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Djibouti Government Awards Highest Cultural Medal To Hassan Sheikh Momin Posthumously
ABU DHABI, January 26, 2008 – Djibouti government decided to award the highest medal of culture posthumously to Hassan Sheikh Momin, a celebrated Somali playwright who died in Oslo on 16th January 2008, when his body arrives at Djibouti airport Today (Saturday morning, 26 January 2008), according to Hashi Abdillahi Orrah, Djibouti President’s Advisor on Cultural Affairs.
Speaking to Awdalnews Network on telephone, Mr. Orrah said full ceremonial reception would be held for Momin’s body including awarding him posthumously the highest medal of culture, known in Somali as Baal (feather), and draping the coffin with Djibouti national flag.
“We wanted to give him an official funeral in Djibouti but Momin has requested to be buried in his fathers mausoleum in Borama. His will has to be respected,” said Orrah.
Djibouti Minister of Culture, Ali Abdi Farah, will decorate the body with the medal on behalf of President Ismail Omar Guelleh. Also present at the ceremony will be Saeed Barkahd, Minister of Justice, Orrah, Faisal Mohammed Haddi, from Djibouti Chamber of Commerce, Dr. Mohammed Dahir Afrah, President of Somali PEN and others.
Meanwhile, Djibouti Ambassador to the UAE, Idriss Chirwa, described Momin as a legendary and talented playwright who had left a wealth of beautiful literature for the Somali speaking people.
Talking to Awdalnews in Abu Dhabi, Chirwa said “Momin had been involved in the Somali theatre over the last 52 years and had left a great legacy.” He extended his condolence to Momin’s family, relatives and all the people who loved his works.
Air France flew the body of Momin Thursday afternoon, 24 January, after ritual prayers were offered on him at Oslo Grand Mosque. A number of Somaliland community members had seen the body off at Oslo airport.
Family members with whom Awdalnews has spoken said Momin’s elder son, Mohammed and a relative Abdirashid Anshrar, have left Oslo yesterday and will accompany the body from Paris via Air France to Djibouti. The flight will land at Djibouti Airport at 7 a.m local time.
A special private jet will carry the body from Djibouti to Borama. Djiboutian officials accompanying the body will include Hashi Abdillahi Orrah, Faisal Mohammed Haddi, Abdi Farah Ahmed Good, businessman and nephew of Momin as well as Dr. Afrah.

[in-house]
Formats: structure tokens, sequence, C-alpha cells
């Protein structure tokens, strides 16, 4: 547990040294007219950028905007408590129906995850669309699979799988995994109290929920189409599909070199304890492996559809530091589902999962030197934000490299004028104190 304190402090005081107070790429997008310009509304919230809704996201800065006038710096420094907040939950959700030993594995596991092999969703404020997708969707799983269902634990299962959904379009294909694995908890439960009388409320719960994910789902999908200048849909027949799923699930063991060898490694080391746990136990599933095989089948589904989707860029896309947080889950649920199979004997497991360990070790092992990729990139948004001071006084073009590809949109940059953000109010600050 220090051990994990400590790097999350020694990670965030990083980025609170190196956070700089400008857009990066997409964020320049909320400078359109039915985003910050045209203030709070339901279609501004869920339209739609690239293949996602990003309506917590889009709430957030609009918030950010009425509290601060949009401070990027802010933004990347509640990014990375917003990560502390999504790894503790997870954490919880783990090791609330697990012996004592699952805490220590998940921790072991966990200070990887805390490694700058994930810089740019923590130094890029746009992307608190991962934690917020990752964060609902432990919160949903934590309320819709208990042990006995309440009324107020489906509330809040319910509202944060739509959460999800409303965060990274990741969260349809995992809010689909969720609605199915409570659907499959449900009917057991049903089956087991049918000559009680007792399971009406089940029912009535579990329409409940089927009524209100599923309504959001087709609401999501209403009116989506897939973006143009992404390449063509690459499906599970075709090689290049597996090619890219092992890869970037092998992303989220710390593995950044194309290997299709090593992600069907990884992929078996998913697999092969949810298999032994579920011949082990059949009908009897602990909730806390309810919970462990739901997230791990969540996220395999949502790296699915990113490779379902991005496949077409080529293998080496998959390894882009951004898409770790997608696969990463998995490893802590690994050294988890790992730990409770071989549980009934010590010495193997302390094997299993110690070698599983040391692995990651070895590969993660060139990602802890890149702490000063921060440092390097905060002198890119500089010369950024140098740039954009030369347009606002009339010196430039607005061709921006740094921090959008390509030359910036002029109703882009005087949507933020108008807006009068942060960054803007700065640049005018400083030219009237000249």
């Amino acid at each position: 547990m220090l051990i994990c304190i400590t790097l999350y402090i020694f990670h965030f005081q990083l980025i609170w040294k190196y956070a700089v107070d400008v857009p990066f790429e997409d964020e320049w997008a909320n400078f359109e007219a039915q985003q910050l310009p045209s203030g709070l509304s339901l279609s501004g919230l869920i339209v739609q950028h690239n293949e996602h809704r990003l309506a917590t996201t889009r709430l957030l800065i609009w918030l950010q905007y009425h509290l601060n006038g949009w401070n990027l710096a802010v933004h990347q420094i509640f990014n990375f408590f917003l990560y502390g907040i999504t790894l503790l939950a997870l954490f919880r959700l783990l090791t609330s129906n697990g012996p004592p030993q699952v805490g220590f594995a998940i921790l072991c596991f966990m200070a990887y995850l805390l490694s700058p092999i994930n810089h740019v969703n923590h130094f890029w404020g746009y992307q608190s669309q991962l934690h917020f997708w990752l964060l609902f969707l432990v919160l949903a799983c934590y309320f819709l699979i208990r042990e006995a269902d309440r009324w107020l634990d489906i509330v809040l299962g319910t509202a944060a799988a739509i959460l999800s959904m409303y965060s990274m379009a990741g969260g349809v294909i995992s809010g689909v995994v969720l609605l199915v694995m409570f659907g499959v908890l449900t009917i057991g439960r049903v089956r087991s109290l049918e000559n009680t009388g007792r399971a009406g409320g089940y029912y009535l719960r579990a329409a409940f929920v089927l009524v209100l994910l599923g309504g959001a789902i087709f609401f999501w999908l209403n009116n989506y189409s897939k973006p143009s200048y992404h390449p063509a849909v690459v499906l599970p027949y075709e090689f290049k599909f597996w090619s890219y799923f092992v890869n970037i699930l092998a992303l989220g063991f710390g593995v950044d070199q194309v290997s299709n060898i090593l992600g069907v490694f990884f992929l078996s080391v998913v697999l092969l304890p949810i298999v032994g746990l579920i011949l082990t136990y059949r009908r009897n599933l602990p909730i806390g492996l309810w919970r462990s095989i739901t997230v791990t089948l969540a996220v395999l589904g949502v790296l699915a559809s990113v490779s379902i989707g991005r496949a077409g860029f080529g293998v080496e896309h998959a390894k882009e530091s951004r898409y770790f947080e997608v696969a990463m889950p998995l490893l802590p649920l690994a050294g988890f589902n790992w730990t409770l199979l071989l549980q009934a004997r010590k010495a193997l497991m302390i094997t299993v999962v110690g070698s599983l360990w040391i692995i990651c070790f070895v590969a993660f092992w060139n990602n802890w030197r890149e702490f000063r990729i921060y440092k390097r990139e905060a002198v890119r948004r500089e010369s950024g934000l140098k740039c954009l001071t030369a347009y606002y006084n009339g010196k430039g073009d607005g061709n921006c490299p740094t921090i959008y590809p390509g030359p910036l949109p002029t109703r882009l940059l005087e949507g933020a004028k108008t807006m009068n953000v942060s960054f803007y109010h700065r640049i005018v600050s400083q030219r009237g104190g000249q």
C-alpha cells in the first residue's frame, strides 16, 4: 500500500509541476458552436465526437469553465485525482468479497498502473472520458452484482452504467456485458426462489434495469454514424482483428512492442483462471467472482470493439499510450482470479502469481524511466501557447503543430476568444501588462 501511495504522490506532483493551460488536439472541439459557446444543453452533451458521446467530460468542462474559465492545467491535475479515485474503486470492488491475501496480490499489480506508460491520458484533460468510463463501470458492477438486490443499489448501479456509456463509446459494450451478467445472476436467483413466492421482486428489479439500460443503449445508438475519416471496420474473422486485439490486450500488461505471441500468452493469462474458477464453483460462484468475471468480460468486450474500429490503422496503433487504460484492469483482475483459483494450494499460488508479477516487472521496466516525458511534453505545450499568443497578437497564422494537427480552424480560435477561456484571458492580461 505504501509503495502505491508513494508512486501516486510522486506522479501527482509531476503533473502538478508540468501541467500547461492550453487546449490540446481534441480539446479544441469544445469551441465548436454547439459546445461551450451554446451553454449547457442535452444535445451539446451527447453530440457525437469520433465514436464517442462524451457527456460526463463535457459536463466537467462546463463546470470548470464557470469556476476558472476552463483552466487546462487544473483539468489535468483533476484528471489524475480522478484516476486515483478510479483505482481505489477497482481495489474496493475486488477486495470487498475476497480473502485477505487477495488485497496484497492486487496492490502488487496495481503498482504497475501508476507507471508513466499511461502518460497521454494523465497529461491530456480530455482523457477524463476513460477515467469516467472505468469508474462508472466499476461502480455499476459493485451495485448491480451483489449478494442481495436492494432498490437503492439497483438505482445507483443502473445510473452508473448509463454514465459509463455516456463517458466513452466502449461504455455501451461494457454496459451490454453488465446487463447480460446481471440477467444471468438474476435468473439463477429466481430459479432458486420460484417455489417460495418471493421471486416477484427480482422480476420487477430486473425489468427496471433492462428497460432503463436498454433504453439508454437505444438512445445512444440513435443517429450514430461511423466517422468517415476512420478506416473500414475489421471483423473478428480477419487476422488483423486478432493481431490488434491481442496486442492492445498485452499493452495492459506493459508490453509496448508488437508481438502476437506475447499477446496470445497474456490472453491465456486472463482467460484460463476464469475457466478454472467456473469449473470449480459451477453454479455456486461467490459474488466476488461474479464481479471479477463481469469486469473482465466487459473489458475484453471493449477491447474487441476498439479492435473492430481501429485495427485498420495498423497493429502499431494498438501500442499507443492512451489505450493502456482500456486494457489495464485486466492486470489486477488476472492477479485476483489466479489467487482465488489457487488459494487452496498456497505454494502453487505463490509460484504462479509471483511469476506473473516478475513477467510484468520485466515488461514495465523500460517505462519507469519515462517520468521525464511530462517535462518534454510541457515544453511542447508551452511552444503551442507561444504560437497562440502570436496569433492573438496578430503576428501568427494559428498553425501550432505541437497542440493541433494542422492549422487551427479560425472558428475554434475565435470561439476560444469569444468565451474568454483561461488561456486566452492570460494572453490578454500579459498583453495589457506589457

The Somaliland government has requested the body to be dispatched to Hargeysa where arrangements have been made to give him official honoring. However the organizers of the funeral were forced to accept a direct flight from Djibouti to Borama due to barely passable rough road between Borama and Dilla, which during the rainy season has the potential to become even worse. The fact that the body has been in a morgue for a long time and the lack of mobile refrigerated morgues in Hargeysa has also contributed to the family’s decision.
Momin’s body will be laid to rest in his father’s mausoleum in the Ahmed Guray area of Borama. Hundreds of Borama people are expected to attend the funeral. Awdalnews learned that several Somaliland Ministers would attend the funeral, while some people expect the President himself to be present.
The Awdalite community in Oslo has donated 100,000 Norwegian Kroner (18,221.2 US Dollar) to cover the cost of the body transport. Also other Somaliland communities in Oslo have raised 24,714.0 Norwegian Kroner (US$ 4,500 US Dollar) as support to Momin’s family.
Somaliland Community in Oslo also plans to organize a night to remember Hassan Sheikh Momin and discuss his legacy and listen to some of his works.
Hassan Sheikh Momin was a talented playwright whose plays were dominated by satirical and paradoxical language typical of which were “Dawo bukootay, Dab dhaxmooday, Durdur oomay” in his famous “Shabeel Nagood” play. Shabeel Nagood was the first and only Somali play ever translated into English. He was famous for borrowing a lot of his language from the rich Somali folklore literature, thus reviving the dead language and popularizing it. One good example is the song “Waxan ahay wahdiga dugsiyada, waxan ahay waanada macallinka” which he wrote as part of the Somali government’s awareness campaign to popularize the Somali script. His other works include “Gaaraa bildhaan”, other plays and dozens of songs.
Coming from a religious family, Hassan Sheikh Momin learned Quran and took a clerical career early in his life. He became a religious teacher and was prepared to follow in his father’s footsteps as a religious scholar when he joined the Somali struggle for independence in the early 1950s.
Many of poems and lyrics had become a rallying cry for the independence campaigners
Source: Awdalnews Network